Previous SectionIndexHome Page

Mr. Loughton: Of course the facts that the Minister describes are absolutely right, but the bottom line is that it has taken 17 months to initiate that legal action--17 months of misery, anxiety and disruption for my constituents. Does he think it acceptable for such a period to elapse before the legislation should start to come into play, as is the case here?

Mr. Raynsford: I do not know why the local authority did not take action earlier. I am not commenting, and I am not saying that it should or should not have taken action. All I know is that the council's notice to the travellers saying that it would take legal action if they did not leave within seven days was issued on 14 April and its initiation of possession proceedings was announced in a press release on 23 April.

I do not know why action was not taken earlier by the council or why the site was allowed to remain derelict for 25 years. Those are issues on which other people will have to find answers. All I would say is that, in advance of the possession proceedings, which are due to be heard on 18 May, it would be premature to say that the legislation is not working.

I further understand that Adur district council has been working in partnership with the Sussex police on this issue and that the police have used their discretionary powers under section 61 of the 1994 Act, to which the hon. Member for East Worthing and Shoreham referred, to evict travellers from privately owned land adjacent to the Ropetackle site.

Regular liaison between the police and local authorities and the development of joint protocols clearly setting out respective roles and responsibilities are key messages in our joint practice guidance. The police are obviously key stakeholders in any local strategy for managing unauthorised camping because of their role in the prevention and detection of crime and in maintaining public order. It is vital that local authorities and the police have a clear idea of each other's roles and responsibilities and that they work together to find a solution that suits the particular circumstances of each encampment. That avoids the potential for confusion and for frustration on the part of local residents who may feel that nothing is being done. It also avoids the potential risk of inappropriate action being taken because a blanket approach is being adopted, which may be appropriate in one case but not in another.

Mr. Duncan: The Minister keeps referring to the good practice guidelines, almost as though his guidelines supersede the law. Does he agree that if the law allows the police to take action, that action should be taken, not just permitted to be taken?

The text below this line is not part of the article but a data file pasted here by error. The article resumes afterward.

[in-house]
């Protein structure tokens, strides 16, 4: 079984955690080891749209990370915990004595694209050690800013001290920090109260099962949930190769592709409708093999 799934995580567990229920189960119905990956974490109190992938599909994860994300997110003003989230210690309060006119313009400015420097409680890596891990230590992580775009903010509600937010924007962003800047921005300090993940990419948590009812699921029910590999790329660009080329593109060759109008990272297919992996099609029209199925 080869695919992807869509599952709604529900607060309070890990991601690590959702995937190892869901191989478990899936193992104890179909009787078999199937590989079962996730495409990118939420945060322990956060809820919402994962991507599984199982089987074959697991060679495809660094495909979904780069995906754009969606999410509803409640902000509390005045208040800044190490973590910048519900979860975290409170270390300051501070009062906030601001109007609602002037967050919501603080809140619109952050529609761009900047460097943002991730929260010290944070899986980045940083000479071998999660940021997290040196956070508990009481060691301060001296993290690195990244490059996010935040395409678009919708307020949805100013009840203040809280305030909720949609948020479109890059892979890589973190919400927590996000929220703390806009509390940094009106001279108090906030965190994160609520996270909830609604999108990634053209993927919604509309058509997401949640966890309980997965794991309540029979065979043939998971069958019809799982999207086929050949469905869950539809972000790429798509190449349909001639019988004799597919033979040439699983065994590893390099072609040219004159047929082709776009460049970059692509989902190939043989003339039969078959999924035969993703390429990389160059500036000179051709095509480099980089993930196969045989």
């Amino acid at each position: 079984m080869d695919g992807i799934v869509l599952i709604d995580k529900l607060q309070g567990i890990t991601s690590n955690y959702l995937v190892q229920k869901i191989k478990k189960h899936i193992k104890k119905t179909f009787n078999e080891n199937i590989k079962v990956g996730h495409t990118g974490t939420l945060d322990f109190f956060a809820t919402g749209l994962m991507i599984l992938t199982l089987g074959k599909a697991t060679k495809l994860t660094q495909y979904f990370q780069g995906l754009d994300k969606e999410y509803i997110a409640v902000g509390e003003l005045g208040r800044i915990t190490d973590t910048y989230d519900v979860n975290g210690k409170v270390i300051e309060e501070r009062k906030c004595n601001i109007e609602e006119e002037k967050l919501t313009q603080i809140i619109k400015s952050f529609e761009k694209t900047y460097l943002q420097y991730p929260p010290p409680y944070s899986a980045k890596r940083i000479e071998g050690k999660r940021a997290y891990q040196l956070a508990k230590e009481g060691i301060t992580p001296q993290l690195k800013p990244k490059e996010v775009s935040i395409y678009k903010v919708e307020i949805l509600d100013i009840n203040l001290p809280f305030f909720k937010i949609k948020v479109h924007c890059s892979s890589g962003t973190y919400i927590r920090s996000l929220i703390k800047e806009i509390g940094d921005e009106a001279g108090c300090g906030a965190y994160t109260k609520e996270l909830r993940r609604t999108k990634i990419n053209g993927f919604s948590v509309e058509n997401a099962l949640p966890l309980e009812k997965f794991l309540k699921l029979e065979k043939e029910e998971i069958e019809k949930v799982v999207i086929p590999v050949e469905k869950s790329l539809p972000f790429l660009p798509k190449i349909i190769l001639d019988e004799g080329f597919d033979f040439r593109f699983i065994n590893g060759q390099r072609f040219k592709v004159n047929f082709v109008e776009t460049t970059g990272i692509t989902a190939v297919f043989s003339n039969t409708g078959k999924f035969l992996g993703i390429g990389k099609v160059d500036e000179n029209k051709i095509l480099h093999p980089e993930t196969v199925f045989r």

Mr. Raynsford: I would not wish to take away from the police operational responsibility for deciding when it

10 May 1999 : Column 94

is appropriate to take that action. It would be inappropriate for Ministers to try to interfere in that way. What I do believe is that it is right that the police should have the powers to take action where they believe that it is appropriate, and that the police should be in close liaison with local authorities to establish the protocols that I have described governing how they will respond in difference circumstances. If there is that understanding, it is possible for both the police and local authorities to respond quickly, to give clear messages to reassure local residents, and to avoid confusion about who is using the available powers, how they are proceeding and any other relevant matters that need to be covered. As I said, regular liaison between the police and local authorities is vital if the policy is to work successfully.

My hon. Friend the Minister of State, Home Office is hosting a series of regional seminars, primarily for police and local authority representatives, which are aimed at promoting better joint working between the police and local authorities in managing unauthorised camping, particularly where criminal or anti-social behaviour is associated with the encampment. He has made it clear that he expects police powers to remove trespassers to be used at an early stage, where necessary. I hope that that gives the hon. Member for Rutland and Melton the reassurance that he seeks. We are clear that the police should use their powers where they consider it appropriate to do so.

It is for local authorities, working with all the relevant agencies, including the police, to develop policies for managing unauthorised camping which best suit local circumstances. In doing so, they will be taking into account existing circular advice, case law and the joint DETR-Home Office good practice guidance. Local authorities need to ensure that they can convince the courts that eviction is necessary and justified, given the circumstances of each case. We want all local authorities to take a fresh look at their policies on unauthorised camping in the light of the good practice guidance, and I hope that Adur district council is taking that opportunity.